The Haqqani network is also a privileged militant group of the Pakistani intelligence agency Inter-Services. Admiral Mike Mullen, former chairman of the Joint Chiefs of Staff, has called the Haqqani network “the real arm” of Pakistan’s intelligence services and former senator Bob Corker, R-Tenn., has publicly claimed that the Haqqanis received protection and medical care inside Pakistan. .

The Haqqani Network was the first Afghan militant group to embrace suicide bombing and was involved in the deadliest attack on the CIA in the organization’s history, as well as multiple attacks on U.S. and U.S. embassies. in Afghanistan and an international hotel in Kabul.

After assuming operational leadership of his ailing father’s Haqqani network in the mid-2000s, Sirajuddin issued a manifesto advocating global jihad outside the borders of Afghanistan. The Haqqani Network was apparently overseeing security in the Afghan capital in August 2021 when a suicide bomber killed 13 US military service members and more than 170 Afghan civilians at Kabul airport during the hasty US withdrawal.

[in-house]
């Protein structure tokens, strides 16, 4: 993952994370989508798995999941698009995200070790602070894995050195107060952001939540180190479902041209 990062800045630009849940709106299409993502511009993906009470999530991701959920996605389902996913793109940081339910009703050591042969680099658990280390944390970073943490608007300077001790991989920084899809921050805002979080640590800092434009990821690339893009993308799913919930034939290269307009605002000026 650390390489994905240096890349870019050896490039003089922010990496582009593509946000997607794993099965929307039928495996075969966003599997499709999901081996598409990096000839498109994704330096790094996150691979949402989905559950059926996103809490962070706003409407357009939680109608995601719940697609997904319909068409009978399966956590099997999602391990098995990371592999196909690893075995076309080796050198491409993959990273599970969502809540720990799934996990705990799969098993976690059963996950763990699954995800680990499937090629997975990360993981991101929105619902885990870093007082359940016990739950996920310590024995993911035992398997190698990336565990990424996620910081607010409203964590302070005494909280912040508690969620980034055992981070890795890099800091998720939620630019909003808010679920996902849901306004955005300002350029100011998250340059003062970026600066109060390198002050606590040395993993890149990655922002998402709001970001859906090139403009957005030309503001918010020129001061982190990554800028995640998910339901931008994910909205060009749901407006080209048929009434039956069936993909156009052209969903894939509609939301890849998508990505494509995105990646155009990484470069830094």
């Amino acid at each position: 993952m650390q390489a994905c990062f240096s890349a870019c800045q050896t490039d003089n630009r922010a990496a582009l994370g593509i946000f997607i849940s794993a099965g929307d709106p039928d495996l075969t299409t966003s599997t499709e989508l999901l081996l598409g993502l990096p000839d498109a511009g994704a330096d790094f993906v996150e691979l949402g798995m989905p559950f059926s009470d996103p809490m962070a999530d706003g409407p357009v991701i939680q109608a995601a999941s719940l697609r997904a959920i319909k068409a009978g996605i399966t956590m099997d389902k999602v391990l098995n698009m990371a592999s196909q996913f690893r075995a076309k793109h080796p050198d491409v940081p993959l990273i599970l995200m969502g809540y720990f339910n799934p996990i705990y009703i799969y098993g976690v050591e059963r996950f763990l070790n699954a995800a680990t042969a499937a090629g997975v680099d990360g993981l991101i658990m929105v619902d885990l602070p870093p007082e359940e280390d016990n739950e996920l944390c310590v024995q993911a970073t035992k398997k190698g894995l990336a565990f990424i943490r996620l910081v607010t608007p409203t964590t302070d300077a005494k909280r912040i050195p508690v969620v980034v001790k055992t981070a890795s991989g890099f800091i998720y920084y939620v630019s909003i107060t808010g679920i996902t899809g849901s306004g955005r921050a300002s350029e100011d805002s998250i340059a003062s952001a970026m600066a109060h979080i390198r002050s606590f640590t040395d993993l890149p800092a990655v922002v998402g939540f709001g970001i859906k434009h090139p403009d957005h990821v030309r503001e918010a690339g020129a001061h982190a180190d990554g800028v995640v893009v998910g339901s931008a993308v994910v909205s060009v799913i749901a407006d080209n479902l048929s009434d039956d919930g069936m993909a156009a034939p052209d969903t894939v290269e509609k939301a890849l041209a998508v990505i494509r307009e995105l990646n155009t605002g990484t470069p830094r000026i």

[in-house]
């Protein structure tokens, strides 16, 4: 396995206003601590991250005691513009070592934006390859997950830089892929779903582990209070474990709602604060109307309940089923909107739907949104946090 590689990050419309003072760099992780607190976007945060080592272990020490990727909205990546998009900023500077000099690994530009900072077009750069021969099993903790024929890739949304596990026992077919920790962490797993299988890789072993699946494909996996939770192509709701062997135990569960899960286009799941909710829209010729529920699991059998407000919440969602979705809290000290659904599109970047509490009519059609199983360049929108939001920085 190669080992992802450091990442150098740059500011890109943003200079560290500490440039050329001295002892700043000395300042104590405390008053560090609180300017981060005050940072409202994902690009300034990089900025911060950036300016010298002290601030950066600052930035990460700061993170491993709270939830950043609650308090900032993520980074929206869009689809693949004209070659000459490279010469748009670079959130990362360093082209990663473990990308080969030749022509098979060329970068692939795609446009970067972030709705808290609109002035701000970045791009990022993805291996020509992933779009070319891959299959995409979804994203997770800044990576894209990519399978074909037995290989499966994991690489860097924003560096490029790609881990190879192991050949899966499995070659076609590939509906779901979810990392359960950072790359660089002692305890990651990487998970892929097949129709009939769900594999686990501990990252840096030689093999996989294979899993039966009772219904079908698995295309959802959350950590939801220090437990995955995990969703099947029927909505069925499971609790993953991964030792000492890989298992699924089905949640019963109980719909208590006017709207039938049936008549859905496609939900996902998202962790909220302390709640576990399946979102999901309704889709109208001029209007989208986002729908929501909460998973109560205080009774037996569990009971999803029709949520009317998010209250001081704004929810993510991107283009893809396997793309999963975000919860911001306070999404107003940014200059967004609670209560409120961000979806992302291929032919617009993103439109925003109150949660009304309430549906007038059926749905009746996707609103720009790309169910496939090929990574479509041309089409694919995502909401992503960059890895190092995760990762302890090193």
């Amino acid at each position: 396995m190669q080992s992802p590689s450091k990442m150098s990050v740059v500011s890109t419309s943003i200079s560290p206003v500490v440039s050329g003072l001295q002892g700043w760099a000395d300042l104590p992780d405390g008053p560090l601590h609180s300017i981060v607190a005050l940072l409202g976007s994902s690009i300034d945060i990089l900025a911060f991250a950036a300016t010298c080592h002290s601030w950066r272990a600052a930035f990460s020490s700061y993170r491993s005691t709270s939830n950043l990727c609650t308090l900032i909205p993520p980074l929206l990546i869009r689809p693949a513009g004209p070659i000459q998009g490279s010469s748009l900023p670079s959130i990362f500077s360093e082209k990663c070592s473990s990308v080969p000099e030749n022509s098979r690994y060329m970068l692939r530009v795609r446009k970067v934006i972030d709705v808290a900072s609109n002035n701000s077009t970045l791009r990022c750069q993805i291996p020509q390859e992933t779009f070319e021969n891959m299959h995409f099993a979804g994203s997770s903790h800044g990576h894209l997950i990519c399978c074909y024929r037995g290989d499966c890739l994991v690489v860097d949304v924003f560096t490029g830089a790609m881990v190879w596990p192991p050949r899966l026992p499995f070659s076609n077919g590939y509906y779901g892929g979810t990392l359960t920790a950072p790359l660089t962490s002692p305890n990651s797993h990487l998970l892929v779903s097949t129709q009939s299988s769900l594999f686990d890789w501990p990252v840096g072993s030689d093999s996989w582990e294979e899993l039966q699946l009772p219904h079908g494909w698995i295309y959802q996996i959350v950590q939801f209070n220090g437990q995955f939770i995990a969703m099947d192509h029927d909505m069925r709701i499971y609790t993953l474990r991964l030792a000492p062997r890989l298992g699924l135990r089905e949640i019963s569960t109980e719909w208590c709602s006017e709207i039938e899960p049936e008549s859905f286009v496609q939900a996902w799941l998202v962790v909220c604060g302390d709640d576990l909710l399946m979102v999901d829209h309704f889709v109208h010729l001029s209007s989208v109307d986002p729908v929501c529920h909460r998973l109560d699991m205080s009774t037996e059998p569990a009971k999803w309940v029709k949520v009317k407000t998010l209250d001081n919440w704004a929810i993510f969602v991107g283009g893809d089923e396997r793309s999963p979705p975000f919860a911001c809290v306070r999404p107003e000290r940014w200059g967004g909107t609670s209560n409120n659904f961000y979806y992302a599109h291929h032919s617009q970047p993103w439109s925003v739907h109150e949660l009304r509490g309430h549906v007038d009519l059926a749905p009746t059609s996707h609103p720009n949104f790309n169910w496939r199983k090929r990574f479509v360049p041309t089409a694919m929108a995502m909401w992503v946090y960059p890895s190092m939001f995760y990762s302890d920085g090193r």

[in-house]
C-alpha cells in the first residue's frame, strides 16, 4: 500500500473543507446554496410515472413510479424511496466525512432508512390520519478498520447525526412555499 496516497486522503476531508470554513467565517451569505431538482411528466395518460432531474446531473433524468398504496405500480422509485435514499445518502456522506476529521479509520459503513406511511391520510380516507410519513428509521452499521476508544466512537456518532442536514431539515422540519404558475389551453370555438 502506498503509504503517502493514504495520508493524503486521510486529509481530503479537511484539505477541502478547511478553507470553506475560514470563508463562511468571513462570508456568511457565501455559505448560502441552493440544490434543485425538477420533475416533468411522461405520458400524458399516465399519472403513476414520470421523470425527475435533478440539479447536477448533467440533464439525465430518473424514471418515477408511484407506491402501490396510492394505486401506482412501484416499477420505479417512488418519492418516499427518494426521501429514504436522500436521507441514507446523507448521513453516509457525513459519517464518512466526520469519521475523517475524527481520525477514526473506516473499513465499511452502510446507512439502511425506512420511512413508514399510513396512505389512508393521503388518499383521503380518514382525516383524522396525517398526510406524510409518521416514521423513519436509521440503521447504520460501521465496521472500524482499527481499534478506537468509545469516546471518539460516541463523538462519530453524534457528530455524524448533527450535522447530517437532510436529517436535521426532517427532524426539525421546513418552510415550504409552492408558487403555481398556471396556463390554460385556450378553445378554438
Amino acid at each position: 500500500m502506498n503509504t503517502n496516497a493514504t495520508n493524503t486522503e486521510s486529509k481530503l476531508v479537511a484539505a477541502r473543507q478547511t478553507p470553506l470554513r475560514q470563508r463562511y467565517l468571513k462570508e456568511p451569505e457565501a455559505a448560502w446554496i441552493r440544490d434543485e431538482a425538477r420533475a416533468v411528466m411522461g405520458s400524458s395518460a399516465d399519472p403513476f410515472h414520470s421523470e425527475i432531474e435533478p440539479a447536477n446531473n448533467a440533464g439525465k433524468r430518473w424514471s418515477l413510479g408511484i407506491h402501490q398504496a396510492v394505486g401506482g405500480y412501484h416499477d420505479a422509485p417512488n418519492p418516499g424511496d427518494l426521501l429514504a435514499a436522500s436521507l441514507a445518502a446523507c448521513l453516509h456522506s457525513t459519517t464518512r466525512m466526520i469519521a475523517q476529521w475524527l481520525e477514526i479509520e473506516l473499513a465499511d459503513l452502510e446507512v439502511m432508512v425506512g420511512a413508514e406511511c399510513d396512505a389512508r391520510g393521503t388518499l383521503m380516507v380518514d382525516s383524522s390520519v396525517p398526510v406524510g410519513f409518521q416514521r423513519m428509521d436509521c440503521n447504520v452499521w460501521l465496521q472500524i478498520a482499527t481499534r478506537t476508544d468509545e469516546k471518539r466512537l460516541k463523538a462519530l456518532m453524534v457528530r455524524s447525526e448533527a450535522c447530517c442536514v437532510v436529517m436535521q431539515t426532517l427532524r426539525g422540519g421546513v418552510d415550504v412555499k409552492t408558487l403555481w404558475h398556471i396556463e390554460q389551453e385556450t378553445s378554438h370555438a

Now guess where Ayman al-Zawahri resided in Kabul? He was in a guesthouse owned by Sirajuddin Haqqani.

It was predictable. In the 1980s, Jalaluddin Haqqani was a key figure in recruiting Arab militants from the Persian Gulf to join the anti-Soviet jihad in Afghanistan. Al-Qaeda’s first training camp was established on the territory of the Haqqani network in Pakistan.

This is why I was deeply concerned about the possibility of a resurgence of al-Qaeda after the Taliban and Haqqani takeover of Kabul last August.